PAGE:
Corsair has since expanded their product line to include many types of high-end gaming peripherals, high performance air and water cooling solutions, and other enthusiast-grade components. Around 2009, Corsair_Gaming contacted CoolIT Systems to integrate their liquid cooling technology into Corsair's offerings which resulted in a long term partnership.[11][12]


Old logo of Corsair Components, used until June 1, 2015

On July 26, 2017, EagleTree Capital entered into an agreement to acquire a majority stake in Corsair from Francisco Partners and several other minority shareholders in a deal valued at $525 million. Corsair Founder and CEO Andy Paul retains his equity stake and remains in his role as CEO.[13]

On June 27, 2018, Corsair announced that it will be acquiring Elgato Gaming from the Munich-based company Elgato, excluding their Eve division which was spun off as Eve Systems.[14]

On July 24, 2019 it was announced that Corsair Components, Inc. acquired ORIGIN PC Corp.[15]

On December 16, 2019, Corsair announced its intention to acquire SCUF Gaming.[16]

On August 21, 2020, Corsair filed registration documents with the U.S. Securities and Exchange Commission for a planned $100 million IPO.[2]


Corsair's ST100 headphone stand with Corsair's Void Pro RGB headphones.
4GB DDR2 memory module with heat sink

The company's products include:

Since the custom computer industry has experienced an increased interest in products with RGB lighting, Corsair has added this feature to almost all of their product lines. In the gaming industry, Corsair has its biggest share of the market in memory modules (around 46%[17]) and gaming keyboards (around 15%[18]).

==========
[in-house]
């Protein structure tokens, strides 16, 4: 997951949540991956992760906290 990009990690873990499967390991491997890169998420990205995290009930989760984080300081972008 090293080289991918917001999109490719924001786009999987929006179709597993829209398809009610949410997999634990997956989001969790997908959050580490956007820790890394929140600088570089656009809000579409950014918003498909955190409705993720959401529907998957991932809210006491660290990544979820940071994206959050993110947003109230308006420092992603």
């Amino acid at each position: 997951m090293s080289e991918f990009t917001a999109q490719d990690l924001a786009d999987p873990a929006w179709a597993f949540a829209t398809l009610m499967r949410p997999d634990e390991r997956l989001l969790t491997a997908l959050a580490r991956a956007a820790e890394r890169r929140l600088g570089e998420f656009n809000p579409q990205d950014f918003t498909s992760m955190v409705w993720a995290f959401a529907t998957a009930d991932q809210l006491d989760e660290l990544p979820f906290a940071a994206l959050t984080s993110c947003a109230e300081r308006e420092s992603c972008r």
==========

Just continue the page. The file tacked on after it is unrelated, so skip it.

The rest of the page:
See also[edit]


  1. ^ "Corsair Team". Retrieved Dec 16, 2019.
  2. ^ a b c d e f g h i "Registration Statement on Form S-1". Retrieved 2020-08-31.
  3. ^ "Corsair". Contact. Retrieved 26 December 2014.
  4. ^ a b "Corsair, Form S-1/A, Filing Date May 28, 2010" (PDF). Retrieved Mar 28, 2013.
  5. ^ "Corsair Products". Retrieved 26 December 2014.
  6. ^ Hollister, Sean (2020-08-25). "Corsair Gaming is a billion-dollar company, and everything else we spotted in the IPO filing". The Verge. Retrieved 2021-01-10.
  7. ^ "Corsair TwinX1024-4000 PRO: Improving DDR500 Performance". AnandTech. 15 September 2003. Retrieved 17 December 2014.
  8. ^ Shilov, Anton. "Corsair launches Dominator Platinum Memory Modules for ASUS ROG Systems". Retrieved 16 September 2016.
  9. ^ Corsair, Official Website. "Vengeance Memory". Retrieved 17 December 2014.
  10. ^ Corsair, Official Website. "Dominator Memory". Retrieved 17 December 2014.
  11. ^ "CoolIT Systems Leads the Way with Liquid Cooling". 30 April 2021.
  12. ^ "Parker: CoolIT delivers Direct Liquid Cooling solutions to data centres".
  13. ^ Chen, Sam. "EagleTree Capital Buys Majority Stake in CORSAIR for $525 Million". Custom PC Review. Retrieved 26 July 2017.
  14. ^ "CORSAIR to Acquire Elgato Gaming". Corsair. Retrieved 28 June 2018.
  15. ^ Faulkner, Cameron Corsair has acquired enthusiast PC builder Origin PC, The Verge, July 24, 2019
  16. ^ Corsair, Official Website. "Corsair Acquires Scuf Gaming". Retrieved 2019-12-17.
  17. ^ "Best Memory for Gaming". GmrPC. Retrieved 11 March 2021.
  18. ^ "Best Keyboard for Gaming". GmrPC. Retrieved 11 March 2021.

External links[edit]